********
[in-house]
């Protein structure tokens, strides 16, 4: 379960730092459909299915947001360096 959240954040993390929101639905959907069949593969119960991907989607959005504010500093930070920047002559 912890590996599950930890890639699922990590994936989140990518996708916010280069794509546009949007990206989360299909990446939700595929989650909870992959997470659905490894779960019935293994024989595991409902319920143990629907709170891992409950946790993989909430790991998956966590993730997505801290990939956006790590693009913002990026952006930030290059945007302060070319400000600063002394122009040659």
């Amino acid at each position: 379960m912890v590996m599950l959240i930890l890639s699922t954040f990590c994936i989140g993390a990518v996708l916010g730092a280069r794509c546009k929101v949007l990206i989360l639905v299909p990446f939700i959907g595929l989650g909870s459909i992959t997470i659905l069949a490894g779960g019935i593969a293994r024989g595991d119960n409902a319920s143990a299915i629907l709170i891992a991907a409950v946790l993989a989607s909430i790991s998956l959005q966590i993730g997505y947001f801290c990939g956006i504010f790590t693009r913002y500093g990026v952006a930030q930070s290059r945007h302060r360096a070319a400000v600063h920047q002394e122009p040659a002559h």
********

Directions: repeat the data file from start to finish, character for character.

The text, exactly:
[in-house]
């Protein structure tokens, strides 16, 4: 379960730092459909299915947001360096 959240954040993390929101639905959907069949593969119960991907989607959005504010500093930070920047002559 912890590996599950930890890639699922990590994936989140990518996708916010280069794509546009949007990206989360299909990446939700595929989650909870992959997470659905490894779960019935293994024989595991409902319920143990629907709170891992409950946790993989909430790991998956966590993730997505801290990939956006790590693009913002990026952006930030290059945007302060070319400000600063002394122009040659």
């Amino acid at each position: 379960m912890v590996m599950l959240i930890l890639s699922t954040f990590c994936i989140g993390a990518v996708l916010g730092a280069r794509c546009k929101v949007l990206i989360l639905v299909p990446f939700i959907g595929l989650g909870s459909i992959t997470i659905l069949a490894g779960g019935i593969a293994r024989g595991d119960n409902a319920s143990a299915i629907l709170i891992a991907a409950v946790l993989a989607s909430i790991s998956l959005q966590i993730g997505y947001f801290c990939g956006i504010f790590t693009r913002y500093g990026v952006a930030q930070s290059r945007h302060r360096a070319a400000v600063h920047q002394e122009p040659a002559h």